HUNTINGTON BEACH — Gold medal winner Kristi Yamaguchi skated her way into a milk commercial. Carl Lewis dashed his way into a tire advertisement. And there's no telling how many athletic shoes have been sold by basketball's high-flying "Dream Team."
But there won't be a wealth of endorsements awaiting Deena Wigger, a crack rifle shot who wants to follow in her father's footsteps by winning a gold medal in target shooting at the 1996 Olympic Games in Atlanta.
The 28-year-old woman, who grew up around shooting ranges, is the official spokeswoman for Huntington Beach-based Marksman Products, whose air rifles she sometimes uses in competition. But don't bother looking for Marksman advertisements featuring the coveted Olympic rings logo, because the privately held company can't afford the steep price tag to become an official sponsor.
And even if Wigger wins a gold medal, Marksman President Robert A. Eck said, target shooting lacks the sizzle needed to interest American television network executives. Said Eck: "Even if someone uses [a Marksman product] to win, will anyone even see it?"
U.S. manufacturers are on target when it comes to the domestic market for inexpensive air rifles and pistols that youngsters use to knock cans off fence posts or dispatch varmints to an early grave.
But Marksman, Arkansas-based Daisy Manufacturing Co. and East Bloomfield, N.Y.-based Crosman Corp. haven't been very successful competing against English and German counterparts who control the market for higher-priced adult air guns used by the best shooters.
Inexpensive rifles and pistols that retail for about $25 are "the meat and potatoes of our line," Eck said. "We haven't been able to take it to the next level in this country when it comes to adult air guns."
That's frustrating for executives at American companies who know that top-notch European shooters willingly pay thousands of dollars for finely tooled, highly accurate air guns. And they're equally frustrated by their inability to use the Olympics to generate more sales of their higher-cost air rifles and pistols.
Part of the U.S. air gun industry's problem is that target shooting, while obviously demanding, lacks the glamour needed to make it an attractive sport for the television networks.
If it were possible for Rodney Dangerfield to enter the Olympics, he'd likely be found on the target-shooting range.
To the uninitiated, target shooting remains "about as exciting as watching paint dry," said John Ford, marketing manager of Daisy, the nation's best-known air gun maker. "Americans are used to watching games where the field goal is kicked in the last three seconds or the basket is shot from outside the three-point line with three-tenths of a second left."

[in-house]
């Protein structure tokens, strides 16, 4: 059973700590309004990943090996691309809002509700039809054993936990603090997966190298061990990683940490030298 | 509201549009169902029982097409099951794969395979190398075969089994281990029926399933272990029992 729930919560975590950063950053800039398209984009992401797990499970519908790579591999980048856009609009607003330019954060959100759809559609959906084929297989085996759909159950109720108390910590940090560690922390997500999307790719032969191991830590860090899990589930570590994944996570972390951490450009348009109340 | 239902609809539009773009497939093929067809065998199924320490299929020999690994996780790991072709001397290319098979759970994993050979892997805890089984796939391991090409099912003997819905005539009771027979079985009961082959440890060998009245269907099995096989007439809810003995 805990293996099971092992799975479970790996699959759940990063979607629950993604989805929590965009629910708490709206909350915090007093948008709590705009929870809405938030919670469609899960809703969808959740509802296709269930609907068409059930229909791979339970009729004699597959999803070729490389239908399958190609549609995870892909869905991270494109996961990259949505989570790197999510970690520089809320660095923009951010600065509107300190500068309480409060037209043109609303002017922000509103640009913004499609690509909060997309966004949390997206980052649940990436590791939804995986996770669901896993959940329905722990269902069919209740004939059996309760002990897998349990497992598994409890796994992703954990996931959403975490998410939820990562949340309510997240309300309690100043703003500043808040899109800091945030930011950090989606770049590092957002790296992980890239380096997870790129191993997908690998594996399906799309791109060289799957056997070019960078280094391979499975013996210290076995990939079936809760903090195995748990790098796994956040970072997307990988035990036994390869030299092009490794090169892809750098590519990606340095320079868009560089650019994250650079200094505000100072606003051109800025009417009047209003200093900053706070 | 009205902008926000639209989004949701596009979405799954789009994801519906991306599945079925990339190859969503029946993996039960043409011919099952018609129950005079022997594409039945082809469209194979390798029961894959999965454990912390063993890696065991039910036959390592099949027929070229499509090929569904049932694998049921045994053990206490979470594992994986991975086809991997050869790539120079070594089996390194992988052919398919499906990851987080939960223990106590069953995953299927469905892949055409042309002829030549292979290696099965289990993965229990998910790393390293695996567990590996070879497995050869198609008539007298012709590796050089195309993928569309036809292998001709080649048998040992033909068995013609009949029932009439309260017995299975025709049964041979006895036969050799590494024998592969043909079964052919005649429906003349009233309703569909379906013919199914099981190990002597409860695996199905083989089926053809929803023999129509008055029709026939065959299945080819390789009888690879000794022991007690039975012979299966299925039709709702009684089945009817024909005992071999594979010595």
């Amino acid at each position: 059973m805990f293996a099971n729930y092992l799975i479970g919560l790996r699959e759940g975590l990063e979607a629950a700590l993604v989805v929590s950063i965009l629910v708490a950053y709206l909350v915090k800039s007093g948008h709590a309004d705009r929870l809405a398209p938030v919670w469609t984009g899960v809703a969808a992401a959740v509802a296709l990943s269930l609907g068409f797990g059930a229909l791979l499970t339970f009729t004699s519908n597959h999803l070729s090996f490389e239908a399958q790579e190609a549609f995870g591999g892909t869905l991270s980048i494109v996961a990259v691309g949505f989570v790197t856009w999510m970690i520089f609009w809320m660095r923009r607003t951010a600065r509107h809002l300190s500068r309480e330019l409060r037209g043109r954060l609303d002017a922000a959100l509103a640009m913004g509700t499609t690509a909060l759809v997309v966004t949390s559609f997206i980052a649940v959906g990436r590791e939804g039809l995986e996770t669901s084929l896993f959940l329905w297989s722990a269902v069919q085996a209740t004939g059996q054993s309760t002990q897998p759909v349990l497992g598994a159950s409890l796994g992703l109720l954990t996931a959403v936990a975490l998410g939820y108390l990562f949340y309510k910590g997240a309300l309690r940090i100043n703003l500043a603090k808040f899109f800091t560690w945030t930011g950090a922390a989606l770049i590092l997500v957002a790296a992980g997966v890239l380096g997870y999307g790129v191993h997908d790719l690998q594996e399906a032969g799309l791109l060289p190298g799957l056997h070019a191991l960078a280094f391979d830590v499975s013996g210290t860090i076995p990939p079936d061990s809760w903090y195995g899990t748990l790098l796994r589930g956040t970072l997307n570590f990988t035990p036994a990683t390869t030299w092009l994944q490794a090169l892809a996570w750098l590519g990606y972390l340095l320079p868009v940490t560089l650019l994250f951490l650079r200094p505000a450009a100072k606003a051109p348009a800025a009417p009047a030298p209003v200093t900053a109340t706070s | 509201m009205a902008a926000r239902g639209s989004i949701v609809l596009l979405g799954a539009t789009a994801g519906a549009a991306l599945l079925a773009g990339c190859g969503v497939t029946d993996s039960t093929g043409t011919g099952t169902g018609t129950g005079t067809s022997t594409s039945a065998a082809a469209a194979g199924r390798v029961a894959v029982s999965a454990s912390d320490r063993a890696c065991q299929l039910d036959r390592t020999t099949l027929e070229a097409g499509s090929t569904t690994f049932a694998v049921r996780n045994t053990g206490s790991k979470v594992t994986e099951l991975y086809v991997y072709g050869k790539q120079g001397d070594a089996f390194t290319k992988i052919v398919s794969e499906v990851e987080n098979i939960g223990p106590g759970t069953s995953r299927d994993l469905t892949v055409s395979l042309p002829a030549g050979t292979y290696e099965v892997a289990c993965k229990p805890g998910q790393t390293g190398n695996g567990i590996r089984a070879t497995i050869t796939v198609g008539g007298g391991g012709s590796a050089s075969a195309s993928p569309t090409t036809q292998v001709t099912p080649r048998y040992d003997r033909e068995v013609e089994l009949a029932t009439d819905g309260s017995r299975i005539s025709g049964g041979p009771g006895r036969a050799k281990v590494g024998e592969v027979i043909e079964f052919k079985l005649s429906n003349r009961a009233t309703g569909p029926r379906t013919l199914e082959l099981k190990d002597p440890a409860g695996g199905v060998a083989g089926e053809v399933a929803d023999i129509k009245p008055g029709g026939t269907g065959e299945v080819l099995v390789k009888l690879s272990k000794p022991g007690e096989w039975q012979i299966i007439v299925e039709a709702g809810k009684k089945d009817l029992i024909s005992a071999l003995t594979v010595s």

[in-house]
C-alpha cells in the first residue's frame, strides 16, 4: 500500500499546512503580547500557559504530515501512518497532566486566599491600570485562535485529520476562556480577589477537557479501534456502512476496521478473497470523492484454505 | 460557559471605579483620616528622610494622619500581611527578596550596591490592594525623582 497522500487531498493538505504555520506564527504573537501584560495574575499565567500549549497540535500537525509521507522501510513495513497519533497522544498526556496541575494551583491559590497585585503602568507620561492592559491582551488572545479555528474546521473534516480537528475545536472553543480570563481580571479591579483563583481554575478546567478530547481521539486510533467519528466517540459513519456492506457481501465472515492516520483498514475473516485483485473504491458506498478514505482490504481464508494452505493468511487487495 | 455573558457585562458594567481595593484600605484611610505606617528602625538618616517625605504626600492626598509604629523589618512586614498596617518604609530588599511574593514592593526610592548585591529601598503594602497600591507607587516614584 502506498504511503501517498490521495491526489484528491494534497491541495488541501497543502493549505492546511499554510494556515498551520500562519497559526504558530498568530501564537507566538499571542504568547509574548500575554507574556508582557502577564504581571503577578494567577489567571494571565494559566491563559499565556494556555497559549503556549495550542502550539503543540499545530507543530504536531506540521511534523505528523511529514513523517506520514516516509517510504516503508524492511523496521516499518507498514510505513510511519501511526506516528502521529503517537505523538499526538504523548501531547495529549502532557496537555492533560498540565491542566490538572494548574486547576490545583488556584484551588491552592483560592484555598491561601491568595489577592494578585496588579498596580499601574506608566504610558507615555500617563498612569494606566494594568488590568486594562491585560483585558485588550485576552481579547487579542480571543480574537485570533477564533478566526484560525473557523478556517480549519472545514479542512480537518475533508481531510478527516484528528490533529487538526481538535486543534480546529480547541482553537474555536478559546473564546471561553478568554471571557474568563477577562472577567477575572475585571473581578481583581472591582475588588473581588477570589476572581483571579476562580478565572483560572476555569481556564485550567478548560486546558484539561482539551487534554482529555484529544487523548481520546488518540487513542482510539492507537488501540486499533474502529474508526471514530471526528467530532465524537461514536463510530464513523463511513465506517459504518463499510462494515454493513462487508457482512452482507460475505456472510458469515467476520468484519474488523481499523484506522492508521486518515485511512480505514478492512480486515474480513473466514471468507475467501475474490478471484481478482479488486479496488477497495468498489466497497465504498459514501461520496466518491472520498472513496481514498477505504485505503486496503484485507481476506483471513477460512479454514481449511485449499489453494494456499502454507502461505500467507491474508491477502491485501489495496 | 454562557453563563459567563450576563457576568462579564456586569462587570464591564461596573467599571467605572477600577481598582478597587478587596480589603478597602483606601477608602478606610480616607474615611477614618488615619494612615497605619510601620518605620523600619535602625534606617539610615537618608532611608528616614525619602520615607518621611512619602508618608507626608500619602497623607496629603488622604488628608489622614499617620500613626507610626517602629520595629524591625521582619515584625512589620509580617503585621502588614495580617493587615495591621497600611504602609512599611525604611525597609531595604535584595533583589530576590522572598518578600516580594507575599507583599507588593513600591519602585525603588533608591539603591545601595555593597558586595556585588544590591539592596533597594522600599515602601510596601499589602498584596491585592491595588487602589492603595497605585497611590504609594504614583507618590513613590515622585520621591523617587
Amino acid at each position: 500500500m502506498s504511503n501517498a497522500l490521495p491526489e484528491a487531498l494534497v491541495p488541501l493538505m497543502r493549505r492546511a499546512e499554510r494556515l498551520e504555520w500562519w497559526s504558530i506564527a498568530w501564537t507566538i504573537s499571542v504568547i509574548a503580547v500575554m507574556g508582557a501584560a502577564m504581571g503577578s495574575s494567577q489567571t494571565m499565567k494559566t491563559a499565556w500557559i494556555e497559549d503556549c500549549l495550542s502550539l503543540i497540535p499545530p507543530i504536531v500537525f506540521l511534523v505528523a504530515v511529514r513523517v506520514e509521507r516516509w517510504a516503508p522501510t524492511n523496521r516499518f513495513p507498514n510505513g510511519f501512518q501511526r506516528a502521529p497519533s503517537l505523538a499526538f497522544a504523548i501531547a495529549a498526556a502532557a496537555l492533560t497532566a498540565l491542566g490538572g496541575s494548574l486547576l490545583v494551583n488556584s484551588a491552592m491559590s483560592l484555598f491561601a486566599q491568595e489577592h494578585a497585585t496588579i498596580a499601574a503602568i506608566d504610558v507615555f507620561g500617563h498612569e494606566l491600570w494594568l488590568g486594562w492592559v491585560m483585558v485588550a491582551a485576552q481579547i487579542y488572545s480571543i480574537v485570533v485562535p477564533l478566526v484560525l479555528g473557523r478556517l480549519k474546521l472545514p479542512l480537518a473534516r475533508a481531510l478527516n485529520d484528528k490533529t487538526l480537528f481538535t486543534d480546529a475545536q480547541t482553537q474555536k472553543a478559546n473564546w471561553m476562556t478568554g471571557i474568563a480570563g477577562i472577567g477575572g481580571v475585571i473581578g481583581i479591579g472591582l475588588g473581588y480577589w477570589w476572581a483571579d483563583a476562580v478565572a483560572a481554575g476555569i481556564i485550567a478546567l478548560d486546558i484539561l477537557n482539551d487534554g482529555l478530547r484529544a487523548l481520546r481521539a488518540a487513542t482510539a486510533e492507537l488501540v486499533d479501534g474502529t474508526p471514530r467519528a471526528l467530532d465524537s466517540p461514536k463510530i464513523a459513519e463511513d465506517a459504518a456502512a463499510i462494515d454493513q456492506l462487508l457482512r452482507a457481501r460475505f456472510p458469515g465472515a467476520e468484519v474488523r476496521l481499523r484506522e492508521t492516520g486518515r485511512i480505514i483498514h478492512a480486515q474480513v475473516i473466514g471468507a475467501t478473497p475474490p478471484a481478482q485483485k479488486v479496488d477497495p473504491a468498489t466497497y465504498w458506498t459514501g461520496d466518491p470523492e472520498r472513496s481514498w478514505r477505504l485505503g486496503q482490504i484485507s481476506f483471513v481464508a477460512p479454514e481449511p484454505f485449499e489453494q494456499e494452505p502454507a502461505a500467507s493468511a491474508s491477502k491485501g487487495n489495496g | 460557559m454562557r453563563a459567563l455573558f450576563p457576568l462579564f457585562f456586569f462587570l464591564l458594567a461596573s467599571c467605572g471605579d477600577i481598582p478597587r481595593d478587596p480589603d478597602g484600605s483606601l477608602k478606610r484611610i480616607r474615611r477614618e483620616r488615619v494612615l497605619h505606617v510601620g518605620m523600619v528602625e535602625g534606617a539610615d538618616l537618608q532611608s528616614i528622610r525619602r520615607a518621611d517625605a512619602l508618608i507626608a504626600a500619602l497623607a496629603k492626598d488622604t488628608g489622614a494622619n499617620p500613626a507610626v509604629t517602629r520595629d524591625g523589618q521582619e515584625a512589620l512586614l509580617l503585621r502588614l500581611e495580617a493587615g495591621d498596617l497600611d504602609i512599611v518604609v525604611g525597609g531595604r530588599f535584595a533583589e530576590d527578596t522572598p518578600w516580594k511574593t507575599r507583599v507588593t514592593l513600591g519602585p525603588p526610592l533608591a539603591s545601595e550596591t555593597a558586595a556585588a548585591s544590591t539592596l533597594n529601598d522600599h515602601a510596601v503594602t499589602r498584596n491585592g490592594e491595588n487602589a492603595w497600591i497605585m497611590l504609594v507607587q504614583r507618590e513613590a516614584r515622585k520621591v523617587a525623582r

Europeans are comfortable with air guns as weapons because they've been in use for hundreds of years. "When Napoleon entered their country," Ford said, "Austrians met him with air guns in their hands."
Yet, despite popularity overseas, domestic shooters fret that 1984 Los Angeles Games planners initially failed to include a target-shooting range in their construction budget. The oversight was corrected, they say, only after international Olympic leaders intervened.
Only swimmers and track and field athletes take home more Olympic medals than shooters, but the fans still are burning from NBC's failure to broadcast a single target-shooting event during the 1992 Barcelona games. Fearful that they'll again be snubbed in Atlanta, shooters are talking about using the Internet to narrowcast their events.
Target shooting also suffers from being tainted by news stories about the illegal use of traditional firearms.
"The average American thinks shooting is involved with some form of killing, be it war, hunting or crime," said Eric Sundstrom, a fund-raiser for the Colorado Springs-based national shooting team. "But they don't know that target shooting is very popular, that there are 150 countries with teams."
Athletes also acknowledge that, while the sport is popular in Europe, it seems foreign to most Americans. "People grow up with basketball and volleyball," Wigger said. "They understand those sports. But they don't understand shooting."
The three privately held U.S. air gun companies don't release sales figures, but observers estimate that about 3 million rifles and pistols are sold each year and that the industry generates $100 million in combined revenue. Marksman has estimated sales of about $18 million.
Production costs have forced many consumer goods manufacturers to open offshore plants, but Marksman, Crosman and Daisy still make most of their entry-level weapons in the United States. "Wood and metal are going to cost the same anywhere, so we can make them in Huntington Beach as easily as overseas," Eck said.